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  • 1.
    Ranstorp, Magnus
    University of St Andrews.
    Hezbollah's Command Leadership: Its Structure, Decision- Making and Relationship with Iranian Clergy and Institutions1994In: Terrorism and Political Violence, ISSN 0954-6553, E-ISSN 1556-1836, Vol. 6, no 3, p. 303-339Article in journal (Refereed)
    Abstract [en]

    Any analysis of the behaviour of the pro‐Iranian Hizbollah organisation in Lebanon requires both an understanding of the movement itself, in terms of its decision‐making apparatus and internal clerical factionalism, and the mechanisms of its institutionalised relationship with Iran and, to a lesser extent, Syria through military and civilian channels at work within Lebanon. This article argues that Hizbollah's behaviour is principally governed by the depth and allegiance of closely forged relationships between individual Hizbollah leaders and Iranian clergy as well as the adaptability of a particular Hizbollah leader to suit the movement's activity to specific requirements within Lebanon and in the region. As such, clerical factionalism within Hizbollah can be monitored by the ascendancy or demotion of clergymen over the leadership and is also a guide to the direction of the movement in Lebanon as well as to the affiliation and loyalty of Hizbollah's leadership with clerical factions and institutions in Iran.

  • 2.
    Ranstorp, Magnus
    et al.
    University of St Andrews.
    Xhudo, Gus
    A Threat to Europe?: Middle East Ties with the Balkans and Their Impact Upon Terrorist Activity throughout the Region1994In: Terrorism and Political Violence, ISSN 0954-6553, E-ISSN 1556-1836, Vol. 6, no 2, p. 196-223Article in journal (Refereed)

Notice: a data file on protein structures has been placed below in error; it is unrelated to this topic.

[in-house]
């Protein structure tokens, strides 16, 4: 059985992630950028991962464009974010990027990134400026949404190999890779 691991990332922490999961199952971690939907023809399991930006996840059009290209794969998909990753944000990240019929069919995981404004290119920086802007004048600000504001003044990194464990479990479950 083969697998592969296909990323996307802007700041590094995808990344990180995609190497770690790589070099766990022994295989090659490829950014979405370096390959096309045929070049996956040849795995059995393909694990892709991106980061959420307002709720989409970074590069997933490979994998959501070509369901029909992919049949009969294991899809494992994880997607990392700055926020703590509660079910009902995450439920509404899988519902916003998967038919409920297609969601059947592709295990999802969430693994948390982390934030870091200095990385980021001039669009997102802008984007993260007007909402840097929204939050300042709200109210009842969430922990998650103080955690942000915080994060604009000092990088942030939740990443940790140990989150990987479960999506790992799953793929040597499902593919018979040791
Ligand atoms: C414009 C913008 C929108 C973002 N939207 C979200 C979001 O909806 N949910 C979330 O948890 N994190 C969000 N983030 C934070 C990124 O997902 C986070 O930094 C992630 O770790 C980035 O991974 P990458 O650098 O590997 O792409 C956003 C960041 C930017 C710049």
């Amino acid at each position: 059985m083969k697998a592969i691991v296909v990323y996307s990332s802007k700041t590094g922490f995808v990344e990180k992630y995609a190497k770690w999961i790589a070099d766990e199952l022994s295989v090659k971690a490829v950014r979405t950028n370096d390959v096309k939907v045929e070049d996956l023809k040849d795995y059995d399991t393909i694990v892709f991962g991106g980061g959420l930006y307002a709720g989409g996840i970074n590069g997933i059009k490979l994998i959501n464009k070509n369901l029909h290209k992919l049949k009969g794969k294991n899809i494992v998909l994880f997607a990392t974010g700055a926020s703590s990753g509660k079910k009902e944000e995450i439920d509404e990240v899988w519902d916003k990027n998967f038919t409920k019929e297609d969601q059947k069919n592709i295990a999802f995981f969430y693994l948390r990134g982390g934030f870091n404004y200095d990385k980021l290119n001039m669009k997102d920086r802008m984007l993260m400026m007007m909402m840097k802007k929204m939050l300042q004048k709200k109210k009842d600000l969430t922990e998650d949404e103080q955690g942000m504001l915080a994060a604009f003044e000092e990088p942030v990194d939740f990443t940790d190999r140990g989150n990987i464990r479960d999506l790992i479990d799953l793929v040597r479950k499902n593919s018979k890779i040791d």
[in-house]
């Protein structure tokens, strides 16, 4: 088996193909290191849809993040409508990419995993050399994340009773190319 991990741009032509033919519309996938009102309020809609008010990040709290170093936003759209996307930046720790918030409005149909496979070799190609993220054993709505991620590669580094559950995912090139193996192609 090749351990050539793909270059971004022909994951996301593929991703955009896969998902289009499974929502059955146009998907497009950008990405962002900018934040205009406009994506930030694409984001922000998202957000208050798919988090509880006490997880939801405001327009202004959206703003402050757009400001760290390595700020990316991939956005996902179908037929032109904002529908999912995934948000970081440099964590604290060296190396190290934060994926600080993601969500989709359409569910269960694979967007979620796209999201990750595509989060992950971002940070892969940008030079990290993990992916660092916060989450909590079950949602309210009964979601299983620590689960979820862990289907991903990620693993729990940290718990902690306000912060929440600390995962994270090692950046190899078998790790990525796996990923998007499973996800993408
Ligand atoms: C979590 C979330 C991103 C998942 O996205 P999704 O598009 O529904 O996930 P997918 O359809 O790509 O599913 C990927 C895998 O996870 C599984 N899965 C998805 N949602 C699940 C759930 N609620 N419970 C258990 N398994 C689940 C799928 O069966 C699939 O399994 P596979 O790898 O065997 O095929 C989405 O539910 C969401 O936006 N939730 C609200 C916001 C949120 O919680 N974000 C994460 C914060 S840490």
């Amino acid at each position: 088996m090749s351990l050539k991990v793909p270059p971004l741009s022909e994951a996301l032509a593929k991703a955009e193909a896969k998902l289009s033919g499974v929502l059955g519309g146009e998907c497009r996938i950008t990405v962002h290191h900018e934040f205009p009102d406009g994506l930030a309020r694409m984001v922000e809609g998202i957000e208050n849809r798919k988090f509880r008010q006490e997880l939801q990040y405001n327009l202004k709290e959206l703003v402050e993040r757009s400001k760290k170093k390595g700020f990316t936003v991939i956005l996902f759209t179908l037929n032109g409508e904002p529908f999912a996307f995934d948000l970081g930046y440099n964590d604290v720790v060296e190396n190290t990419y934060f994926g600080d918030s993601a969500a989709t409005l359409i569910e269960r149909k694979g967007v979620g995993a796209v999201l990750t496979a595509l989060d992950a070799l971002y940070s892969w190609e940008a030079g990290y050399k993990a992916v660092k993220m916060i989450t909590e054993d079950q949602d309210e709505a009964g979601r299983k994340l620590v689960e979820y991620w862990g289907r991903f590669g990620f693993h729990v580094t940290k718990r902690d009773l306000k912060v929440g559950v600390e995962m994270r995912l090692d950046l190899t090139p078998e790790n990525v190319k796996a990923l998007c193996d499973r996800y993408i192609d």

Abstract [en]

    The internecine warfare in the former Yugoslavia has radicalised many Islamic movements in the region and facilitated close links between local Balkan groups and Middle East states as well as terrorist organisations. This article examines the spread of militant Islamic fundamentalism in the Balkans as well as in Kosovo, Macedonia, Bulgaria, Turkey, and Albania. The scope of linkages between Balkan Islamic movements and Iran pose serious concern for Western governments as a long‐term threat to any stability and democratisation in the Balkan region as it has intensified illegal activity throughout the area and heightened irredentist claims.

  • 3.
    Sörenson, Karl
    et al.
    Swedish Defence University, Department of Military Studies, War Studies Division, Sektionen för marina operationer (KV Marin).
    Widén, Jerker
    Swedish Defence University, Department of Military Studies, War Studies Division, Sektionen för marina operationer (KV Marin).
    Irregular Warfare and Tactical Changes: The Case of Somali Piracy2014In: Terrorism and Political Violence, ISSN 0954-6553, E-ISSN 1556-1836, Vol. 26, no 3, p. 399-418Article in journal (Refereed)
    Abstract [en]

    The aim of this article is to analyze the tactical behavior of Somali pirates, international naval forces, and the shipping community operating in the Gulf of Aden and the Somali Basin. To what extent has tactical behavior changed over time and can this process be understood in more theoretical terms? Our theoretical framework centers around some concepts often used in naval doctrine, discussing tactical change in terms of command and control, force, mobility, protection, intelligence, and endurance. We also evaluate this change using two tactical concepts—tactical adaptation and tactical development. The empirical data is based on statistics from the International Criminal Court-International Maritime Bureau and the EU NAVFOR Operation Atalanta, as well as interviews. We conclude that Somali piracy has unquestionably adapted their tactics to circumstances, while naval forces have increased their capacity to capture pirates and shipping to avoid pirates.

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